Dorr Township recount finds four minor tally changes
By Ryan Lewis
Four final vote tallies changed slightly after a recount, but all seven Dorr Township board members retained their seats following recall questions on the May 4 ballot.
Christine Schwartz of Dorr, who filed for the recount, said it was necessary because support for the recall dropped questionably among voters who cast ballots at the township hall.
“Also, the night of the election, the (voting) machine jammed a lot,” Schwartz said.
The recount revealed no discrepancies, however, as four vote totals changed—none by more than several votes. Most of the seven board members survived recall by more than 200 votes.
The votes for township treasurer Janice Saunders changed from 378 “yes” and 661 “no” to 378-663, an increase of two “no” votes.
Votes for township trustee Paul Davis changed from 384-649 to 385-649, an increase of one “yes” vote.
Votes for trustee Larry Dolegowski changed from 388-645 to 389-646, gaining both a “yes” and a “no” vote.
Votes for trustee Josh Otto changed from 361-668 to 364-668, an increase of three “yes” votes.
Allegan County clerk Joyce Watts chalked up the differences in votes to delayed maintenance of local ballot tabulating machines.
She said that because the company that built the machines has been in the process of being sold, the state held off on its negotiations for maintenance contracts.
Machines like those in Dorr are in their fifth year without maintenance and Watts said that they would normally be serviced every two years.
“Those scan heads need periodic cleaning to clearly see and recognize correctly the marks made by voters,” Watts said. “The machines in Dorr and elsewhere process thousands of ballots a year; paper dust builds up.”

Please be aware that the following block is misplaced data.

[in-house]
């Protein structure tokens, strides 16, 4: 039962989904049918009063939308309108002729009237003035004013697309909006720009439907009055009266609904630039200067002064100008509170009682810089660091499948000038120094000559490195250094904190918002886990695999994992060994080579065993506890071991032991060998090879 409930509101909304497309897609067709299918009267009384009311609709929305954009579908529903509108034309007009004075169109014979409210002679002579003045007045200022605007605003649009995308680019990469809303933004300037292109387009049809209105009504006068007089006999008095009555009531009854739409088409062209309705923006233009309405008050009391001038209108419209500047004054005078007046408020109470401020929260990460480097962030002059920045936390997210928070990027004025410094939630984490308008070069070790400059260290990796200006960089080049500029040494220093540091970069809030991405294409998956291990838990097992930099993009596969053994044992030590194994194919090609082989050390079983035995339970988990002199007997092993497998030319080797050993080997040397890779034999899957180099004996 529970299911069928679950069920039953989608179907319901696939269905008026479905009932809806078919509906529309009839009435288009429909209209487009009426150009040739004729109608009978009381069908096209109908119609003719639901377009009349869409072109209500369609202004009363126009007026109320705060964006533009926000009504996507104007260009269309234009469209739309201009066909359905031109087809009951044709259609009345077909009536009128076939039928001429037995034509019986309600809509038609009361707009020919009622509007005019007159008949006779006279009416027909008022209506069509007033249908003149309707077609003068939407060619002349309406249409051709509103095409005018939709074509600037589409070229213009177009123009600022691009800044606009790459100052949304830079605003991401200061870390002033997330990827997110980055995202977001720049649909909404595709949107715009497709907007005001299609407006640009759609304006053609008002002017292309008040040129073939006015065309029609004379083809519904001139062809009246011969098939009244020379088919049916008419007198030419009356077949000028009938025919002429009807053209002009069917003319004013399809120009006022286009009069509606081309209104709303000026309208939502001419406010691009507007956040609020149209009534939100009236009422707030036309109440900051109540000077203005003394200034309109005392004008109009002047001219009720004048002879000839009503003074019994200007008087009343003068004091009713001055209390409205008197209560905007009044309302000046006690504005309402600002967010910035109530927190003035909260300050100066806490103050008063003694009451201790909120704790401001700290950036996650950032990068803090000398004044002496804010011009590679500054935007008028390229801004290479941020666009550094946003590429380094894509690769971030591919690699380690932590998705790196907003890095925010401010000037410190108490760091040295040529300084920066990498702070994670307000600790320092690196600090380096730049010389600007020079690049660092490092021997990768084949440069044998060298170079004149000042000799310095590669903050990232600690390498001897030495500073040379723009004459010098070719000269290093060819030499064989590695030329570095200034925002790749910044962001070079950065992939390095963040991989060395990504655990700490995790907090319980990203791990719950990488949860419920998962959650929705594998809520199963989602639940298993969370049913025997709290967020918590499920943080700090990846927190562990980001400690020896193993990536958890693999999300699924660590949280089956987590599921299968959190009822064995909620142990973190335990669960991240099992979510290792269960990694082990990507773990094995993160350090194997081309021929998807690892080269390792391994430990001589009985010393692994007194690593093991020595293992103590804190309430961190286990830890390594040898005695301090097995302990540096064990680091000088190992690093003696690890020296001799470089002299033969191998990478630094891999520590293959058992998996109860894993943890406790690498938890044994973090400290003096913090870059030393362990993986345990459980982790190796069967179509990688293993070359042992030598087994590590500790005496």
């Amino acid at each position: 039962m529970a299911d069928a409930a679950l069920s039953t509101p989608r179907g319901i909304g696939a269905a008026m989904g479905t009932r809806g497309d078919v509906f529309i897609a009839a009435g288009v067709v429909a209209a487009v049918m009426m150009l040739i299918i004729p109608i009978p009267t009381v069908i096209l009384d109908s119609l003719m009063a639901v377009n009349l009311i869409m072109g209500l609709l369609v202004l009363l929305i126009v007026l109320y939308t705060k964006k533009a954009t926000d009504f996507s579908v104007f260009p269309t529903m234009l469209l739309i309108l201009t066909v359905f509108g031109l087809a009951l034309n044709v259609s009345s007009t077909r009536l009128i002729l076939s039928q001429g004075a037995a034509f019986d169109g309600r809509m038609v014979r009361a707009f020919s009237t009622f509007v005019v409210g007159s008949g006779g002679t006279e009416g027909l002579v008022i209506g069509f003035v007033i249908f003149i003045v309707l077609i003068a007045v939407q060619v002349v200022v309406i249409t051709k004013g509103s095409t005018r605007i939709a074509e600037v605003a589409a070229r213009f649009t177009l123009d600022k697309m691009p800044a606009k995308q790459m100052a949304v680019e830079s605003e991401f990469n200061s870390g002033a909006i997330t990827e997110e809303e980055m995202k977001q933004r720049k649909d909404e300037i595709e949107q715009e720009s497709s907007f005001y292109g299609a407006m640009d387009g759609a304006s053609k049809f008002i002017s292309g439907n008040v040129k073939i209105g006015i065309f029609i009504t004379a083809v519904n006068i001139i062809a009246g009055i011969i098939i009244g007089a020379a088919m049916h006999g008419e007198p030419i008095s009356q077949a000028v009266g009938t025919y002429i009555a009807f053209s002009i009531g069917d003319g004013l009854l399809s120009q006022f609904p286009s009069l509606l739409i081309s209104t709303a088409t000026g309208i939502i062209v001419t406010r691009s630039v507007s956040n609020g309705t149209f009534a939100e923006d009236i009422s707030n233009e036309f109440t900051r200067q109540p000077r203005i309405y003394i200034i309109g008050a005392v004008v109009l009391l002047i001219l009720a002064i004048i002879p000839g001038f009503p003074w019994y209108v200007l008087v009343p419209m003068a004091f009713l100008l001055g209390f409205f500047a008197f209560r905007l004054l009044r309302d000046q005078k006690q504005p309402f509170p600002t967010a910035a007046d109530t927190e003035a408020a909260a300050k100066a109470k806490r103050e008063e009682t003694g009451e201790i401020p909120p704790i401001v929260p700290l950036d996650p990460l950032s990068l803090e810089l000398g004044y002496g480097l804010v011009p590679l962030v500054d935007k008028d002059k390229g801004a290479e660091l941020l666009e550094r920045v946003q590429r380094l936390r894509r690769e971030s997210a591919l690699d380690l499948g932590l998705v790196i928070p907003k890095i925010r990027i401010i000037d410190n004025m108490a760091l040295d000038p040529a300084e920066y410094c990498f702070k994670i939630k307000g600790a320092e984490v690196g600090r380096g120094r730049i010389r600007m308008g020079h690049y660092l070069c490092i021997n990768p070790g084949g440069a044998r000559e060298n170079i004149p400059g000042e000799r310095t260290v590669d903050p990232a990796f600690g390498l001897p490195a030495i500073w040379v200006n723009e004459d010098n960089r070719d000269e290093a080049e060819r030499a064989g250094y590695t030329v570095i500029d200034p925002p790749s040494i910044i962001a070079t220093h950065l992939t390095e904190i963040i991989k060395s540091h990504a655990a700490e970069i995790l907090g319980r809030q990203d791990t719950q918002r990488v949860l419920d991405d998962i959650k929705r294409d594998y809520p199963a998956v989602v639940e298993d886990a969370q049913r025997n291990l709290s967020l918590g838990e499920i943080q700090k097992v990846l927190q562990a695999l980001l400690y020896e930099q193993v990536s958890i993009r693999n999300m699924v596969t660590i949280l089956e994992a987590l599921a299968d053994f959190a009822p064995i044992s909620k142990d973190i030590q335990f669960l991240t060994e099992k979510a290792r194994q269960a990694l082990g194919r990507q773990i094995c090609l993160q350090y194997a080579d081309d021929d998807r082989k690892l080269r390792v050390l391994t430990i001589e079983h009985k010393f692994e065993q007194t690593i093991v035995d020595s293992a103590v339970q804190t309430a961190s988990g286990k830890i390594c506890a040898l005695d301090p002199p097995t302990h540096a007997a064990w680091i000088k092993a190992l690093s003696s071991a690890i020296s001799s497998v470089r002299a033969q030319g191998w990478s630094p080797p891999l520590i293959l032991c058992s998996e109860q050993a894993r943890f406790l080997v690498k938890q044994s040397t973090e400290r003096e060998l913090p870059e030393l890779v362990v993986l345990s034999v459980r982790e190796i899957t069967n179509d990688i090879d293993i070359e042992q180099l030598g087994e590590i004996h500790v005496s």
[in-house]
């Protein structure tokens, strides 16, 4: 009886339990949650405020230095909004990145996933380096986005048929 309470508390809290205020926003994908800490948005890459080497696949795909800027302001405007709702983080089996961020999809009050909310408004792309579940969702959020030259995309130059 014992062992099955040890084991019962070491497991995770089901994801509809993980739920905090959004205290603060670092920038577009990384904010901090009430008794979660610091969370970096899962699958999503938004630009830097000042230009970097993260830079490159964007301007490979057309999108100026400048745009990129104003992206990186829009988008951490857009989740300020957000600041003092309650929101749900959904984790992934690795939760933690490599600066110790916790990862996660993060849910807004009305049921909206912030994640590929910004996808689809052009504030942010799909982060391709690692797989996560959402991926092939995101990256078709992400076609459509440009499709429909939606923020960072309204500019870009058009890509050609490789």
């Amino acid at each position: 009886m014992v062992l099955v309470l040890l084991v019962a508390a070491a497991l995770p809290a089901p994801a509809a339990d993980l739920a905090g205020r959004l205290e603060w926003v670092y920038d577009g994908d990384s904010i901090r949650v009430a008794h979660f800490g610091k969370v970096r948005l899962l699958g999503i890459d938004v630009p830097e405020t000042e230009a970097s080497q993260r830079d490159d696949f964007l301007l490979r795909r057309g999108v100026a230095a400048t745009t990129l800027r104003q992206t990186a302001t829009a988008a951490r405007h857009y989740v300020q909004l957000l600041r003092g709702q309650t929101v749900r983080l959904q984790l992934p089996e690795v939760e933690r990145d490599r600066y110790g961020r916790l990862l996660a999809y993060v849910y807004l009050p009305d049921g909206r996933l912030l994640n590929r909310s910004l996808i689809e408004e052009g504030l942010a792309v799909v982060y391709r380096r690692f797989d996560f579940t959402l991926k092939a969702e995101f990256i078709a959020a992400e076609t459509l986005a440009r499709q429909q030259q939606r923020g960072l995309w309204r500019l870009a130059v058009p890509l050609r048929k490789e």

She said the recount was tabulated by a machine that is essentially brand new.
Watts said now that the maintenance contract is in place, townships like Dorr are cleared to send their tabulators in for service, which requires shipping them to Texas.
The recall effort had been fueled largely by township officials’ efforts to bond for sewer work along 142nd Avenue, to coincide with the county’s reconstruction of the same stretch of road.
Petition efforts twice blocked the sewer plan in 2009, but the township’s most recent plan has the downtown development authority covering the cost of the project along with any businesses and residents who wanted to hook up to the utility.
Despite the fact that the township board retained their seats over the issue, Schwartz said, “There haven’t been any new businesses or development there to support paying for the sewer. If we had a Wal-Mart coming in, sure, let’s do the project.
“If it was actually needed, the people would petition the township to do it.”
Contact Ryan Lewis at email@example.com or (269) 673-5534.